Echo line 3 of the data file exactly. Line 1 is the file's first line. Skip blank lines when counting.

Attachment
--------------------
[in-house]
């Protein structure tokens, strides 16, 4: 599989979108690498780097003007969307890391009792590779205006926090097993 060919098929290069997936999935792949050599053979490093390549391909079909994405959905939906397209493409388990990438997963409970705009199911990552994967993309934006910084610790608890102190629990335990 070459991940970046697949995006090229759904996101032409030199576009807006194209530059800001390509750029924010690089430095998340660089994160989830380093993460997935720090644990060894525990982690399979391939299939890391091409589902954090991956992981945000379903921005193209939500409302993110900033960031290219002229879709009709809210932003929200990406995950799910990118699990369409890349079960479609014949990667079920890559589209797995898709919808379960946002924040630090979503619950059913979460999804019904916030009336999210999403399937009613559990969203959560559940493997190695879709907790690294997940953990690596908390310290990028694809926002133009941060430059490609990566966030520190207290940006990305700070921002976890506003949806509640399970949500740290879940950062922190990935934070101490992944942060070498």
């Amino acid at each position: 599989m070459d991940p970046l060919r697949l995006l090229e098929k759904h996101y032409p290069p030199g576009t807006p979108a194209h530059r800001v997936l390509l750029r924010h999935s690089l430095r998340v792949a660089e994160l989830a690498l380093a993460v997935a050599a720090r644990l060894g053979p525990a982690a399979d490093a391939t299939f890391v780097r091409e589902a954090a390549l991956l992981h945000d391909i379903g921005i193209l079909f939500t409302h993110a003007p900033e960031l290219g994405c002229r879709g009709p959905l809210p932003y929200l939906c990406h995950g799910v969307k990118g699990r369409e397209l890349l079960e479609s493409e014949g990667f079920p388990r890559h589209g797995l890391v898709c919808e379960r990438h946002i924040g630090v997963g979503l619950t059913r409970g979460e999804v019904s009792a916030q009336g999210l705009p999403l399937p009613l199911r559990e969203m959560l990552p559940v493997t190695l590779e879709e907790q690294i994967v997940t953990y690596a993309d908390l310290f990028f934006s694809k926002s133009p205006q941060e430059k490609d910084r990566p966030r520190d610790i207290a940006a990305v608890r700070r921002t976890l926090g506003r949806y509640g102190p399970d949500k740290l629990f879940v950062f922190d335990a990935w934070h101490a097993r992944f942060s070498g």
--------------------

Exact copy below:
């Amino acid at each position: 599989m070459d991940p970046l060919r697949l995006l090229e098929k759904h996101y032409p290069p030199g576009t807006p979108a194209h530059r800001v997936l390509l750029r924010h999935s690089l430095r998340v792949a660089e994160l989830a690498l380093a993460v997935a050599a720090r644990l060894g053979p525990a982690a399979d490093a391939t299939f890391v780097r091409e589902a954090a390549l991956l992981h945000d391909i379903g921005i193209l079909f939500t409302h993110a003007p900033e960031l290219g994405c002229r879709g009709p959905l809210p932003y929200l939906c990406h995950g799910v969307k990118g699990r369409e397209l890349l079960e479609s493409e014949g990667f079920p388990r890559h589209g797995l890391v898709c919808e379960r990438h946002i924040g630090v997963g979503l619950t059913r409970g979460e999804v019904s009792a916030q009336g999210l705009p999403l399937p009613l199911r559990e969203m959560l990552p559940v493997t190695l590779e879709e907790q690294i994967v997940t953990y690596a993309d908390l310290f990028f934006s694809k926002s133009p205006q941060e430059k490609d910084r990566p966030r520190d610790i207290a940006a990305v608890r700070r921002t976890l926090g506003r949806y509640g102190p399970d949500k740290l629990f879940v950062f922190d335990a990935w934070h101490a097993r992944f942060s070498g």